30 Years of Rolfing & Lessons in Mindfulness

3 Comments December 6, 2009 / Posted in Injury Prevention, Mindful Running, Oz on Injuries, Running Form & Style, Running Injury Prevention, The Running Mind

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“If you can imagine how it feels to have a fluid, light, balanced body, free of pain, stiffness and at ease with itself and earth’s gravitational field, then you will understand the goals of Structural Integration.”
– Ida P. Rolf Ph.D.

Jim Haselmaier wrote me inquiring about Rolfing as he had been a Rolfer at a party in his home town of Fort Collins.  The picture and quote above come from Ben Hanawalt’s web site.

Here is my response regarding my 30 years of working with my Rolfer, Victor Geberin, and a monthly reminder of being mindful of how I hold my body properly and how easy it is for me and for all of us to slip into mindlessness about moving.  This is where I suggest that you revisit the Kalama Sutra of Buddha to remind yourself about teachers. Victor studied with Ida and traveled with her for about 10 years. He also was mentored during his graduate school years by Milton Erickson.

You will find some excellent exercises that he has put on YouTube and are on Victor’s video page. Victor besides having been a Zen practitioner from his college days, was also versed in Tai Chi and Qi Gong

Jim,

My Rolfer, Victor Geberin, has been working on me for 30 years.  I set up a monthly meeting with him for the coming year and continue to go back for helping me continue the awareness of correct posture and movement.  With his help and my unending curiosity of getting my movement corrected and dealing with the habits that I fall back into, e.g. tendency to lean on my elbows when seated at a table, there is always something that he checks out as he observes the way I am holding myself before we start a session.

Definitely Rolfing has been helpful to me especially the exercises that he has shared.  You can see many of these simple exercises that he has placed on YouTube at his MyRolfer video site

The caveat is that if you go in thinking that it’s something done to you as opposed to something to give you better body awareness so that you can practice it and make it part of your lifestyle, it’s probably a toss up if it will be helpful in the long run.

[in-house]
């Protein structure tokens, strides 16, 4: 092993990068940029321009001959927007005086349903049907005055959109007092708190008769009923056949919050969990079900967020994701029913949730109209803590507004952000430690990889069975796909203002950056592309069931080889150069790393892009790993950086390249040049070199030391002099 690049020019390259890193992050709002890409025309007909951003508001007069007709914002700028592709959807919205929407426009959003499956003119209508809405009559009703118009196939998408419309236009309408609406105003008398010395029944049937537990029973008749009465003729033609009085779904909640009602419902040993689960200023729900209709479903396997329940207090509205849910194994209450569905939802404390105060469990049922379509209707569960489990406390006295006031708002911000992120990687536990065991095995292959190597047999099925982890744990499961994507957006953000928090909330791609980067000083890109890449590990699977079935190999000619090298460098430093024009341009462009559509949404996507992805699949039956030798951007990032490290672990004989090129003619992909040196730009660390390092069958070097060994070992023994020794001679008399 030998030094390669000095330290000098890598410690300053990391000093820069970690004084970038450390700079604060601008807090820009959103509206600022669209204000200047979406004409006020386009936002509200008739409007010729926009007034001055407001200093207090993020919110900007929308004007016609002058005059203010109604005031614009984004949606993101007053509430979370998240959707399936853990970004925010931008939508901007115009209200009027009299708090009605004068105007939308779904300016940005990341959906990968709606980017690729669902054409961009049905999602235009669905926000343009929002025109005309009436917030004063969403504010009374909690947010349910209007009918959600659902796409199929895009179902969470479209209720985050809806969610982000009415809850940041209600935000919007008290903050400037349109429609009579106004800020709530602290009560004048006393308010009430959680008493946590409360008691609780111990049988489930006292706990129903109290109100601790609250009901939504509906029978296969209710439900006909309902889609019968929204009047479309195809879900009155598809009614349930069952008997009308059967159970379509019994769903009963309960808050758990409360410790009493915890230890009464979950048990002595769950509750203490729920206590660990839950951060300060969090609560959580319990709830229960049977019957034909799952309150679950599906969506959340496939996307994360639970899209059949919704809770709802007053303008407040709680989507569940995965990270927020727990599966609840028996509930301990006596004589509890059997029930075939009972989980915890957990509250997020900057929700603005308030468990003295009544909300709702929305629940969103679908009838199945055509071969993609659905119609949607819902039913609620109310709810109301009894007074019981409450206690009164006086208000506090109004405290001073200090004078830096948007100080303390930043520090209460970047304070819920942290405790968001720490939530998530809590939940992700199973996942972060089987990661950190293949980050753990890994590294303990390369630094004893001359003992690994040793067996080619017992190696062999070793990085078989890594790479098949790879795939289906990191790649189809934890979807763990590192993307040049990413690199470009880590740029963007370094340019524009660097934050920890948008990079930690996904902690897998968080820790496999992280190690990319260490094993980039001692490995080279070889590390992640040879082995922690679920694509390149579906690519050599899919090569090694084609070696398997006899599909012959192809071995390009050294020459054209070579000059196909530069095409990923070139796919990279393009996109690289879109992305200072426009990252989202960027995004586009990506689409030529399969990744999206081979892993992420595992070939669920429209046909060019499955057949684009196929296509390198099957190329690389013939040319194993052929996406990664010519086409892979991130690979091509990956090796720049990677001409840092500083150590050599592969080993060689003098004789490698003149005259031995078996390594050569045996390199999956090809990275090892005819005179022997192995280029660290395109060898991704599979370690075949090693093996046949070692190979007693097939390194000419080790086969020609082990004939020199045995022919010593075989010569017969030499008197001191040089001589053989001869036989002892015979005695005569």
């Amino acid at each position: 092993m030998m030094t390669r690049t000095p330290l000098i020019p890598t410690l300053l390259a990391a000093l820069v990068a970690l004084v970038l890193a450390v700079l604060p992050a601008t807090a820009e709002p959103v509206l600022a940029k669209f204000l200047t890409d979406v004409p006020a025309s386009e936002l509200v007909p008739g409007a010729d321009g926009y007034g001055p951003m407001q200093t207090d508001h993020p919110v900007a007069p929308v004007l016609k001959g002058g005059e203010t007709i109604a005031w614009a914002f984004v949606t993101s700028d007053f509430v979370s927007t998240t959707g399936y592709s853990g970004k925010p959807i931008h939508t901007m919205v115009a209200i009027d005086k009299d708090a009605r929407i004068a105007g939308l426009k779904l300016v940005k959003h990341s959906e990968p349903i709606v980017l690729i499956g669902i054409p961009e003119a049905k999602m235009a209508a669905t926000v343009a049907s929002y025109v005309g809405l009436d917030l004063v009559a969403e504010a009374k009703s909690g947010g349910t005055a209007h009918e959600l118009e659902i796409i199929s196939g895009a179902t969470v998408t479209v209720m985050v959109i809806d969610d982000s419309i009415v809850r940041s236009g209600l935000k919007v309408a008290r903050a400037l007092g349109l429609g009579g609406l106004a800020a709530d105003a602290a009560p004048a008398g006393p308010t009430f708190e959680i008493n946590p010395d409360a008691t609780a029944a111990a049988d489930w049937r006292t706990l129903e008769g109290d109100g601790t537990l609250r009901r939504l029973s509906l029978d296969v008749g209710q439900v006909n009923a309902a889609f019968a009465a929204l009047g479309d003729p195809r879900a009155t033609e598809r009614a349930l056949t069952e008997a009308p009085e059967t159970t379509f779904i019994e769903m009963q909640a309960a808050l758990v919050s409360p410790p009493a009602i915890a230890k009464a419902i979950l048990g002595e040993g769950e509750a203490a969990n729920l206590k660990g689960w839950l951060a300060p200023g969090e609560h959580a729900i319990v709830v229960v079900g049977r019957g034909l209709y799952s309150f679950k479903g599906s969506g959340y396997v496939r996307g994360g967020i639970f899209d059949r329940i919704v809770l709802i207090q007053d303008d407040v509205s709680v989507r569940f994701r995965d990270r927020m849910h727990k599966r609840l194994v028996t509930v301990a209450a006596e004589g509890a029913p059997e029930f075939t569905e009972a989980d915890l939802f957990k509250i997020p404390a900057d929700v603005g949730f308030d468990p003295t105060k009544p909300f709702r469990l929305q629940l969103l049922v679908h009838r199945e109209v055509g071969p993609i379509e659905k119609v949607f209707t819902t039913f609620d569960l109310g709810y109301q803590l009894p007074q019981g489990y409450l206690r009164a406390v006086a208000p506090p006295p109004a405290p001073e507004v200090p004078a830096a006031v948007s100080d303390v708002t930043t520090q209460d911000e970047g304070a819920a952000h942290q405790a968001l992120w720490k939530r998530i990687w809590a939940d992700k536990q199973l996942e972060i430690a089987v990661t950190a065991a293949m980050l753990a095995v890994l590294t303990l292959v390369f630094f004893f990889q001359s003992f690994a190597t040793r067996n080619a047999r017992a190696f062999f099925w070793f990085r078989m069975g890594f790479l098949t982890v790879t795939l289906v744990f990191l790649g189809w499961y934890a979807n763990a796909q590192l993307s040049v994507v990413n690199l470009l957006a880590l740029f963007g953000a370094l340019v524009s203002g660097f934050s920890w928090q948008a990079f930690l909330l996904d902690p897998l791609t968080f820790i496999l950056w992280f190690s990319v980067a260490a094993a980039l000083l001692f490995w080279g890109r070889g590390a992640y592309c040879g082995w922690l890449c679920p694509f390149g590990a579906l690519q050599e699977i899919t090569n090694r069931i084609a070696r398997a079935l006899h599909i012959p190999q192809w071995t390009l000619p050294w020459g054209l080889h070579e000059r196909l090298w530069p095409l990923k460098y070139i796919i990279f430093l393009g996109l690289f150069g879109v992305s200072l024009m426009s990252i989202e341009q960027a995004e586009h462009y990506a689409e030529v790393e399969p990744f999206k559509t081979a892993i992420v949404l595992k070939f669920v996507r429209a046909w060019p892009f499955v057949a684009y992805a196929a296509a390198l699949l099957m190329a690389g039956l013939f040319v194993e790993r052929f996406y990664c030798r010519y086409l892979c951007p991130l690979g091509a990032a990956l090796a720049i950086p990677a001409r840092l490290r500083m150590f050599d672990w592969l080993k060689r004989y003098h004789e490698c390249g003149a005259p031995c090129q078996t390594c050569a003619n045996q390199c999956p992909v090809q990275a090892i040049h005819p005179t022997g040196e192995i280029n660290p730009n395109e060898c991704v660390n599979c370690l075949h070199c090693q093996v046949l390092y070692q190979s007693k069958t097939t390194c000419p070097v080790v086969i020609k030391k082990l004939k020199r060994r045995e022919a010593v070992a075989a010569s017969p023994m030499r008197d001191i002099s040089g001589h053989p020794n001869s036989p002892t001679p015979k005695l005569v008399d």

Had a great phone conversation with Dan Lieberman, head of the Harvard Dept. of Evolutionary Biology regarding the early development of us as runners.  Some great research will be coming out to emphasize more and more the barefoot or minimalist perspective of running without the excessive cushioning we’ve developed over the past 30+ years.  I think you’ll see shoes slowly adapting to what I’ve been saying along with Ken Saxon, Nicholas Romanov, Danny Dreyer and now popularized in Chris McDougall’s Born to Run.

Don’t know if you read: Never Know Your Impact but it was a nice validation of what I’ve been sharing for the past 25 years.  As we may have talked about, I was pretty certain that it would take 2 or 3 generations to get people cognizant of the ball/heel/ball perspective of proper running form and style.  Now I believe that it may happen in my life time…or what is left of it.

All the best to you and how are you healing?

Love, friendship and on the run,
Ozzie

3 Comments... What do you think? Subscribe via RSS
  1. Owen Marcus said on December 7th, 2009 at 7:05 pm

    This is a great post. I might be prejudiced, seeing that as a Rolfer for 30 years and a Mindfulness Stress Reduction teacher I see a huge connection between running naturally, mindfulness and good health.

    Many years ago, my clinic in Scottsdale we did a study with ASU on elite running and Rolfing. Every Rolfing subject not only saw their injuries go away, they experienced new pr’s and what I liked the most – more fun running.

    I tell my clients getting Rolfed is the short course in mindfulness. As a client learns to relax in the Rolfing session, they learn how to relax in life. I tell them if they learn the two simple skills I teach – the “Natural Breath,” breathing relaxed and the “Natural Walk,” walking with gravity they learn all they need to learn. Most get it. The incentive is if they get it, they not only kept the Rolfing changes, they enhance them.

  2. Vctor Geberin said on December 7th, 2009 at 8:17 pm

    I usually notice PF as going with over-pronation and external rotation of the hip. It can come from a cut, infection, or hard jumping, but usually from ongoing structural stress. As Ozzie teaches running form, the significance of the pronation should be minimized, but it will take a knuckle to accurately stretch the fascia.

  3. Ozzie Gontang said on December 8th, 2009 at 6:34 am

    Victor and Owen, Pleased to share the work that you two and other followers of Ida Rolf continue to do with your patients in order for them to “have a fluid, light, balanced body, free of pain, stiffness and at ease with itself and earth’s gravitational field.”

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